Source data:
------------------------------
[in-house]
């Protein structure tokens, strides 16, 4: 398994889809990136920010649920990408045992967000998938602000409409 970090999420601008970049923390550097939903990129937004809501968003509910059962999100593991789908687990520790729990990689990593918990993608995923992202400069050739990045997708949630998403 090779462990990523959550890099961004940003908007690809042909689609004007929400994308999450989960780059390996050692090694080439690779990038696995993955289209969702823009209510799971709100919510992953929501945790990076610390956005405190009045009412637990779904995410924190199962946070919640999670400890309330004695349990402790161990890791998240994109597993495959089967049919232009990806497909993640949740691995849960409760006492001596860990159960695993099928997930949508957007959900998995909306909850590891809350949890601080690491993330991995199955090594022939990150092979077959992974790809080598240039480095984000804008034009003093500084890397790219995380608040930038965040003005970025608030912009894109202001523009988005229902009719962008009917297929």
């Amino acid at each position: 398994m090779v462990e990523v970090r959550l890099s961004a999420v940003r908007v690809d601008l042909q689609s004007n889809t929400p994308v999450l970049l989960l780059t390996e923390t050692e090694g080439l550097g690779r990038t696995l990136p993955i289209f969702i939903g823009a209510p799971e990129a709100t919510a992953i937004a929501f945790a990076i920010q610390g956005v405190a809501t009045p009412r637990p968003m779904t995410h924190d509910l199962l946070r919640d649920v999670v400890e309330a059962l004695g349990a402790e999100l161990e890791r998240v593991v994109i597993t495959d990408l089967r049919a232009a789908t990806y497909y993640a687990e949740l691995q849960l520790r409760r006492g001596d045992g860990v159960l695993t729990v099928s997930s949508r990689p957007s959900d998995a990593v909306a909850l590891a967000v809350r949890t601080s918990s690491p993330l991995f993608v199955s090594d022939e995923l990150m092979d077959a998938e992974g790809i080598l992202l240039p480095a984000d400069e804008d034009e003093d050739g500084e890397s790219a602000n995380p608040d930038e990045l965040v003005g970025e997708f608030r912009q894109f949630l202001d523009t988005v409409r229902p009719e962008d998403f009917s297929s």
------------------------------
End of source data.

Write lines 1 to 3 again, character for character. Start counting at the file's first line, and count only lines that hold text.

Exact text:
[in-house]
């Protein structure tokens, strides 16, 4: 398994889809990136920010649920990408045992967000998938602000409409 970090999420601008970049923390550097939903990129937004809501968003509910059962999100593991789908687990520790729990990689990593918990993608995923992202400069050739990045997708949630998403 090779462990990523959550890099961004940003908007690809042909689609004007929400994308999450989960780059390996050692090694080439690779990038696995993955289209969702823009209510799971709100919510992953929501945790990076610390956005405190009045009412637990779904995410924190199962946070919640999670400890309330004695349990402790161990890791998240994109597993495959089967049919232009990806497909993640949740691995849960409760006492001596860990159960695993099928997930949508957007959900998995909306909850590891809350949890601080690491993330991995199955090594022939990150092979077959992974790809080598240039480095984000804008034009003093500084890397790219995380608040930038965040003005970025608030912009894109202001523009988005229902009719962008009917297929």
């Amino acid at each position: 398994m090779v462990e990523v970090r959550l890099s961004a999420v940003r908007v690809d601008l042909q689609s004007n889809t929400p994308v999450l970049l989960l780059t390996e923390t050692e090694g080439l550097g690779r990038t696995l990136p993955i289209f969702i939903g823009a209510p799971e990129a709100t919510a992953i937004a929501f945790a990076i920010q610390g956005v405190a809501t009045p009412r637990p968003m779904t995410h924190d509910l199962l946070r919640d649920v999670v400890e309330a059962l004695g349990a402790e999100l161990e890791r998240v593991v994109i597993t495959d990408l089967r049919a232009a789908t990806y497909y993640a687990e949740l691995q849960l520790r409760r006492g001596d045992g860990v159960l695993t729990v099928s997930s949508r990689p957007s959900d998995a990593v909306a909850l590891a967000v809350r949890t601080s918990s690491p993330l991995f993608v199955s090594d022939e995923l990150m092979d077959a998938e992974g790809i080598l992202l240039p480095a984000d400069e804008d034009e003093d050739g500084e890397s790219a602000n995380p608040d930038e990045l965040v003005g970025e997708f608030r912009q894109f949630l202001d523009t988005v409409r229902p009719e962008d998403f009917s297929s």